I am using the caret package in R with the 'C5.0' train method. I am trying to implement kfold cross validation but it is taking too much time to build the model. How can I adjust my parameters so that it takes less time? My train data has 30,000 samples.

#My code
train_control <- trainControl(method="repeatedcv", number=10, repeats=3)

c50Grid <- expand.grid(.trials = c(1:9, (1:10)*10),
                       .model = c("tree", "rules"),
                       .winnow = c(TRUE, FALSE))

c5Fitvac <- train(y ~ .,
                  data = trainV,
                  method = "C5.0",
                  tuneGrid = c50Grid,
                  trControl = train_control,
                  metric = "Accuracy", 
                  preProc = c("center", "scale")) 
  • $\begingroup$ Welcome to CrossValidated. Notice I edited your post to highlight code formatting. When you say it's "taking too much time", how much is too much? Is it taking hours/days? Also, how many features you have? How many are categorical and how many categories do these have? $\endgroup$
    – Firebug
    Sep 18, 2016 at 22:35
  • 1
    $\begingroup$ Notice your grid has 76 parameter combinations, you are doing 10-fold CV with 3 repeats. That's a total of 2280 evaluations. $\endgroup$
    – Firebug
    Sep 18, 2016 at 22:39
  • $\begingroup$ so my last attempt took a few hours . I am trying another run and it has been running for an hour. I have 16 features, 8 are categorical with each between 2-4 categories. How do you get 76 evaluations? Sorry I know this is a silly quesiton $\endgroup$ Sep 18, 2016 at 22:54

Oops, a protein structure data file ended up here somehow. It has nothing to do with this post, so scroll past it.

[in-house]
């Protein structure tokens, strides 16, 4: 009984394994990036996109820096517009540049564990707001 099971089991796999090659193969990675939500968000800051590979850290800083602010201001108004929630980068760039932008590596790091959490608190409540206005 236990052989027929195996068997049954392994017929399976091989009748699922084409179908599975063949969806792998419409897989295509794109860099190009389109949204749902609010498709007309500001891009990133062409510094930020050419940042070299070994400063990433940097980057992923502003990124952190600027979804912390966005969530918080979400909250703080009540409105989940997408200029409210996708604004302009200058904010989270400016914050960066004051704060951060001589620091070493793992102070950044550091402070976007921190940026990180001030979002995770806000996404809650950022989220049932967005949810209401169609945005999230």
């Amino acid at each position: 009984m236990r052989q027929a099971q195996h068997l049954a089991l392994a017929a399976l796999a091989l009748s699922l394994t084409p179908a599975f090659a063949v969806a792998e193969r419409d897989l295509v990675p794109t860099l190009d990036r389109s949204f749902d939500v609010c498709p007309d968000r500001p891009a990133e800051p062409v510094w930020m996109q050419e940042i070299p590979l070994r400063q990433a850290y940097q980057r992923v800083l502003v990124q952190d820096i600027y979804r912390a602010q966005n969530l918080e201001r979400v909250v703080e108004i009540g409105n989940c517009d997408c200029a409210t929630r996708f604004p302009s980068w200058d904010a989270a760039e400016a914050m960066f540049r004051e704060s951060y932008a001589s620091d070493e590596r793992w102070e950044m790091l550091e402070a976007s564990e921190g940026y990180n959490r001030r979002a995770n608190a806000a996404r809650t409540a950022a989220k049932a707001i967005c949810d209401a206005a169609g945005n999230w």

• $\begingroup$ sorry, I meant 76 combinations $\endgroup$ Sep 18, 2016 at 23:12
  • $\begingroup$ 19 entries in trials, 2 in model, 2 in winnow. $\endgroup$
    – Firebug
    Sep 19, 2016 at 2:55

1 Answer 1


To complement @Firebug comment, note that you also use repeated cross-validation (3 times) which slows down the whole process.

(See : In caret what is the real difference between cv and repeatedcv? for more information about repeated CV)

I would go for a coarser grid (you do not need 19 different values of trials), and would use a simple cross validation.

  • $\begingroup$ Thank you all, this really helped. I used much fewer combinations with simple cross validation and got decent results. I am now stuck with neuralnet and creating another post. Thanks much! $\endgroup$ Sep 21, 2016 at 0:29

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